Yes! Exactly! Do you mind if I use the example next time I am in the same tyep of argument?

 

Sorry folks, I didn't mean to start another Cesar thread. It was easier to explain the argument by using his name.

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Hmm... I watched many episodes of "TDW" on DVD, about 8 months into owning my reactive dog. Discussing them at the dog park, someone pointed out the controversy surrounding Milan, so I googled that and read the opposing viewpoint. Here's MY take:

 

Cesar is right about the PEOPLE in the families. You can tell on a lot of the shows that the people are neurotic, overpermissive ninnies. It's like watching "Supernanny," where the kids have no manners because the parents are afraid to teach them manners. I agree with Cesar that calm, assertive ENERGY is necessary to train a dog. Panicky hyperventilation, smothering, and obnoxious permissiveness will create bad dogs, just as they create bad kids. And just as a 5-year-old wants structure and boundaries, so does a dog. Failure to provide those things leads to neuroses.

 

I also agree with Cesar that the dog needs exercise, exercise, exercise. I think a lot of dog problems in our houses come from dogs who are ignored until they become coiled springs. They have no way to use up their energy!

 

I see a few people at the dog walking area who clearly have watched a lot of Cesar Milan. At the least pull towards another dog, they do the ZHHHT! sound and a collar tug. Honestly, their dogs behave exactly the same, week in and week out. I haven't seen any progress in 2 years. (I think in both cases, the dogs are ignoring Cesar's and most trainers' #1 rule: give the dog enough exercise! The poor animals NEVER get to run loose to burn energy.)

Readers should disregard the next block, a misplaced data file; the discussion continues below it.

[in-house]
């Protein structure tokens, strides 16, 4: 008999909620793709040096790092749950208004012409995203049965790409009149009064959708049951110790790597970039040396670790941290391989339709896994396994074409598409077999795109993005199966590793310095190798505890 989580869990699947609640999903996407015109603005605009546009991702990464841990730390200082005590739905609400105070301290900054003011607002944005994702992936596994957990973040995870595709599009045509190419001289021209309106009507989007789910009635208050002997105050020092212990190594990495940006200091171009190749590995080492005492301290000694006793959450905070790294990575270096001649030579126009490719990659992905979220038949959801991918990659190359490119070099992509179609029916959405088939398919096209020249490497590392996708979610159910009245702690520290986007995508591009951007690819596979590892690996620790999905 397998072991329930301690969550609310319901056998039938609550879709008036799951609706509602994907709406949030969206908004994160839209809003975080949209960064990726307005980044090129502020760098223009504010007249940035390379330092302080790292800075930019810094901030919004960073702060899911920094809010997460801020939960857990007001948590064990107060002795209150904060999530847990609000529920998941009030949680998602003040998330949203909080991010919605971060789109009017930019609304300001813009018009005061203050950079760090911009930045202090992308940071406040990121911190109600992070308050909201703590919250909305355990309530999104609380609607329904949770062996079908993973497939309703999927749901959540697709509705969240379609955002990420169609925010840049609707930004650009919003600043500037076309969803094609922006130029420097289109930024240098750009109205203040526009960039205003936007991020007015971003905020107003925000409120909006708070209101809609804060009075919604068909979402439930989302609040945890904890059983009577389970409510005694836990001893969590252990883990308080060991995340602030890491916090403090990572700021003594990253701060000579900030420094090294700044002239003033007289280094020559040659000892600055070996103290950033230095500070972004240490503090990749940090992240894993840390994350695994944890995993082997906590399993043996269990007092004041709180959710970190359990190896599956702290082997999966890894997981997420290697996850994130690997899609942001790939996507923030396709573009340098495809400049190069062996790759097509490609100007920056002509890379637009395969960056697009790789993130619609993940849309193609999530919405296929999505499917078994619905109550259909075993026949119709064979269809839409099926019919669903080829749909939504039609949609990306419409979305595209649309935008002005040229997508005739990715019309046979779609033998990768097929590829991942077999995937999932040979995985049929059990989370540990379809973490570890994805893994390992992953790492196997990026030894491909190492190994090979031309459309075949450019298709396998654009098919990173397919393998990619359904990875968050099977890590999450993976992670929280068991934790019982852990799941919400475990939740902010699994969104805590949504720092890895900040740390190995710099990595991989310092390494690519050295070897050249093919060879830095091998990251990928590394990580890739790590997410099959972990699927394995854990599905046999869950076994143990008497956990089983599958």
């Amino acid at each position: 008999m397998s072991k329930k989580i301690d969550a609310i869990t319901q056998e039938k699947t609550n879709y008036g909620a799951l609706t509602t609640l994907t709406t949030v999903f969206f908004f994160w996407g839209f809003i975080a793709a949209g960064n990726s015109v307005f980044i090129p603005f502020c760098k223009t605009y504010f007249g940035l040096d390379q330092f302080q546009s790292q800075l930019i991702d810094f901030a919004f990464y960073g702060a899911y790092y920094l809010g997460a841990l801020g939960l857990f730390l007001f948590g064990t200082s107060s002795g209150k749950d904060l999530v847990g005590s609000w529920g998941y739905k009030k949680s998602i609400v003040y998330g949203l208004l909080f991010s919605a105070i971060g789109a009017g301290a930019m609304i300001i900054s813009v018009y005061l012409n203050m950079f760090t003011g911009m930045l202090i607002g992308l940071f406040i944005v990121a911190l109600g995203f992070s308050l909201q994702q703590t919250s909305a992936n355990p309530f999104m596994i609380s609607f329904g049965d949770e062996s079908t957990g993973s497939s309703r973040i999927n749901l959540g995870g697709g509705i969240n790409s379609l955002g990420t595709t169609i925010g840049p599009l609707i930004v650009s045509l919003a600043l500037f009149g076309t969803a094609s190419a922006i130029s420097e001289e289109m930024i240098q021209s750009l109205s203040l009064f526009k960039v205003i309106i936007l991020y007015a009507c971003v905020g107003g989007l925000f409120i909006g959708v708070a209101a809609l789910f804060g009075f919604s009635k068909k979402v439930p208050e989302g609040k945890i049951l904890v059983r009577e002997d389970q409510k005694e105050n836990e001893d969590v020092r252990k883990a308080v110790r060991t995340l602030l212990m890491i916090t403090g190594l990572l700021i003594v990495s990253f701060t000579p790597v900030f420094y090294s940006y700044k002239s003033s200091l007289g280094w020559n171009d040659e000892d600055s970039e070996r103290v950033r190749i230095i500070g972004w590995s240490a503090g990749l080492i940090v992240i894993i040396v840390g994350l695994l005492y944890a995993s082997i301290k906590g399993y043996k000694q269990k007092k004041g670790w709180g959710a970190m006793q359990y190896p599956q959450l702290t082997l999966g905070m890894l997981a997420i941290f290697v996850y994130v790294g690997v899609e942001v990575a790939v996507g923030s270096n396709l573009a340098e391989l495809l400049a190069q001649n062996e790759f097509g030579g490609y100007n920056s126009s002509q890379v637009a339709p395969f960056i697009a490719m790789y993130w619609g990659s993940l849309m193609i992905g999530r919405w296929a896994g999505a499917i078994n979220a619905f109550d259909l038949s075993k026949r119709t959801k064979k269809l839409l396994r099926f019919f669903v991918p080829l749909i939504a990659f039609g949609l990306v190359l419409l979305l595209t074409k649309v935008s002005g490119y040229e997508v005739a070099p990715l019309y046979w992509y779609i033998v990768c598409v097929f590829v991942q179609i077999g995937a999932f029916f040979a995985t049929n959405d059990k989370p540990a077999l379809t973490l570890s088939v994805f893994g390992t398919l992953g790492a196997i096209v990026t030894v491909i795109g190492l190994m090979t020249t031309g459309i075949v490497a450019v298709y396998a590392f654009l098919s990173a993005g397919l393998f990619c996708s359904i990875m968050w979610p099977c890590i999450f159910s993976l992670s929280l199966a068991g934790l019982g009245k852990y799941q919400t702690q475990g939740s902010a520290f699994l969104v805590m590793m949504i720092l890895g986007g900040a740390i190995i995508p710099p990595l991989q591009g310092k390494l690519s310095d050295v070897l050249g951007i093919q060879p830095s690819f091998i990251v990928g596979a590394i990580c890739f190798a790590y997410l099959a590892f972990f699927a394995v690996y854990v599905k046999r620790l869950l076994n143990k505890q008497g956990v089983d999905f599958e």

Some of the dogs who were allegedly "cured" on the show looked really, really scared to me. The dog scared of linoleum didn't look unscared at the end - he looked terrified. Maybe flooding does work for some dogs, but I don't think it works for all of them.

 

My sensitive dog used to be extremely reactive when meeting other dogs and humans. I tried chain yanking and such for maybe 3 weeks after I got the dog - but it was obvious that it was making him angrier and more lunging, rather than less. He'll now happily do a down/stay if a scary dog is approaching us, with no lunging or barking. That's a replacement behavior - I think he thinks it makes him safe. I taught the behavior with nothing but rewards and positive reinforcement. People actually compliment me on what a good dog I have - and I think his calmness comes from his trust that I'LL be calm to him. (It took a lot of months to build that trust, and at that point in time, any physical corrections I used would have made us go backwards, rather than forwards.)